ECON 304 Lecture Notes - Landing Vehicle Tracked, Overnight Rate, Foreign Exchange Market

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Published on 21 Apr 2013
School
University of Waterloo
Department
Economics
Course
ECON 304
Economics 304 - Winter 2013
Monetary Theory
Jean-Paul Lam
Monetary Policy in Canada and the US: Part 1
1Introduction
Acentralbankisnotanordinarycommercialbank. Itisagovernment agency that stands at the
centre of a country’s financial system. Central banks play a crucial role in the monetary/financial
system and are responsible mainly for the conduct of monetarypolicy. Theyhavetremendous
influence on interest rates, the money supply and in some casestheexchangerate,allofwhich
have direct impacts not only on financial markets but also on aggregate demand and inflation.
This lecture will present a brief overview of the functions and importance of the Bank of Canada.
We will also d escrib e the ob jec tives of m onetary p oli cy i n C anada and how monetary policy is
implemented. In the second part, we present an overview of howtheFederalReserveBankconducts
monetary policy.
2OrganizationalStructureoftheBankofCanada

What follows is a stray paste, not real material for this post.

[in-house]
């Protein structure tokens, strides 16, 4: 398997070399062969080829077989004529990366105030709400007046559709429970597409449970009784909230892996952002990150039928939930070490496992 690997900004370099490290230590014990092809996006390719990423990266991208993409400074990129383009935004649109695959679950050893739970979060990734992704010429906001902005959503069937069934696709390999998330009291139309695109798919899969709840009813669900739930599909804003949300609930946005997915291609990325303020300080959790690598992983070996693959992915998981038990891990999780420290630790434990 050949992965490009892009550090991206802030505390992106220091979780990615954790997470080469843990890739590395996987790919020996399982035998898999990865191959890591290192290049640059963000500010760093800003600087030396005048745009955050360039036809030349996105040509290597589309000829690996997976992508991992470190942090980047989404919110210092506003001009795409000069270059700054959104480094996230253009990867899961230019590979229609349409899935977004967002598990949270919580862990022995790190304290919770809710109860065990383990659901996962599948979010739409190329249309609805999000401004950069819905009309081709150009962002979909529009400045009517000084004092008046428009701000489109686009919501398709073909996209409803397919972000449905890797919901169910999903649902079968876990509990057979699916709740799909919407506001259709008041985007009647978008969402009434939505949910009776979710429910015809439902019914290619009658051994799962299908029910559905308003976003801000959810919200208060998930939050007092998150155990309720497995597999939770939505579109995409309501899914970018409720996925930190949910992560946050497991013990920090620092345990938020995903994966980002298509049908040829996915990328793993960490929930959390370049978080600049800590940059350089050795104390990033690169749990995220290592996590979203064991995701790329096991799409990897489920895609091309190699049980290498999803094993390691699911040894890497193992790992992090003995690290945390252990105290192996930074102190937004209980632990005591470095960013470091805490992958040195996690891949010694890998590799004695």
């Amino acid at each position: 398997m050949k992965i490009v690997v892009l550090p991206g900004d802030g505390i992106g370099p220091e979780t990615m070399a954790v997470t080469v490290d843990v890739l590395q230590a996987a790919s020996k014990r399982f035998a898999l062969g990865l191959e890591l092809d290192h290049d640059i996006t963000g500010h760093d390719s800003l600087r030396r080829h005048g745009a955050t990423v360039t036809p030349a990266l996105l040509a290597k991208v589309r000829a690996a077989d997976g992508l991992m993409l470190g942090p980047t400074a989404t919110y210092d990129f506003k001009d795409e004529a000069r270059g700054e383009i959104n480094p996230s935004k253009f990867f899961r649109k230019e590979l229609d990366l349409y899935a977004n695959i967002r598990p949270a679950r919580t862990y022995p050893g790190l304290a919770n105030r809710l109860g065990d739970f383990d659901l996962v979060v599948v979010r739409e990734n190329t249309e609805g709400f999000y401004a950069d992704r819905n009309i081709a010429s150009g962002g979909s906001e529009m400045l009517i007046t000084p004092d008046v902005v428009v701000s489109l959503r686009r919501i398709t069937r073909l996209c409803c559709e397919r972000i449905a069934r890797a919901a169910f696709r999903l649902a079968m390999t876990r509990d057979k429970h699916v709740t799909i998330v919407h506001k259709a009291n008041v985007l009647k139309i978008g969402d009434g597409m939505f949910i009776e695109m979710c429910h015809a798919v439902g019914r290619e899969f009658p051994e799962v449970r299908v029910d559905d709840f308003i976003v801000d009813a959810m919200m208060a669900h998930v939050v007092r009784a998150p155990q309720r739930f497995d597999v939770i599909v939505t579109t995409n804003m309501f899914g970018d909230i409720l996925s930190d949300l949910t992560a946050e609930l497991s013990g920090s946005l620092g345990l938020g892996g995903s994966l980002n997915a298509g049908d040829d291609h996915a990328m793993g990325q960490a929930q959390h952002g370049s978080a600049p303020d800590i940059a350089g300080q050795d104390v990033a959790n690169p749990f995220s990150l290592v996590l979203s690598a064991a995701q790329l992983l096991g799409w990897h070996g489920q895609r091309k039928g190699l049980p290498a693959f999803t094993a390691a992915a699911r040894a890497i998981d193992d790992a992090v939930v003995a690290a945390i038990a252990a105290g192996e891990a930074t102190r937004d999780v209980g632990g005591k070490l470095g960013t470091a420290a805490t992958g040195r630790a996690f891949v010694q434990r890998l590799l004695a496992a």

The Bank of Canada was established in 1935, following the Great Depression. The Bank of Canada
is Canada’s central bank and it is a fairly young central bank compared to other central banks
especially Sweden (1656), UK (1694), France (1800), Japan (1882) and the U.S (1913). The overall
responsibility of the Bank of Canada rests with the Board of Directors which is comprised of 15
members:
The Governor
Senior deputy governor
Deputy Minster of Finance
12 other members appointed by the Minister of Finance (and approved by the Cabinet) for a
period of three years.
These 12 members appointed by the Minister of Finance come from all regions of Canada and
they represent various occupations (except banking). They represent dierent regions of the country
and the interest of these regions. The Governor and Senior Deputy Governor are both appointed
by the Board of Directors with the approval of the Minister of Finance for a period of seven years.
The Board of Directors has the overall responsibility for thebusinessaairs of the Bank of
Canada, However, the collective responsibility for management of the Bank, especially the crucial
tasks of monetary policy and financial stability decisions, remains in the hands of its Governing
Council which is comprised of the Governor, the senior deputygovernorandfourdeputygovernors.
The Bank of Canada, although a government agency, is independent, thus technically free from
political inuence. In the case of the Bank of Canada, it has complete independence over the
instrument used to achieve low and stable inflation but the objective of monetary policy is set in
agreement with the Minster of Finance.
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3FunctionsoftheBankofCanada
The Bank of Canada has four main functions:
Monetary policy
Currency management.
Financial system management
Funds management
We will look at each of these functions in turn but we will fo cusmostlyonthemainandmost
well-known function of the Bank of Canada which is the conductofmonetarypolicy.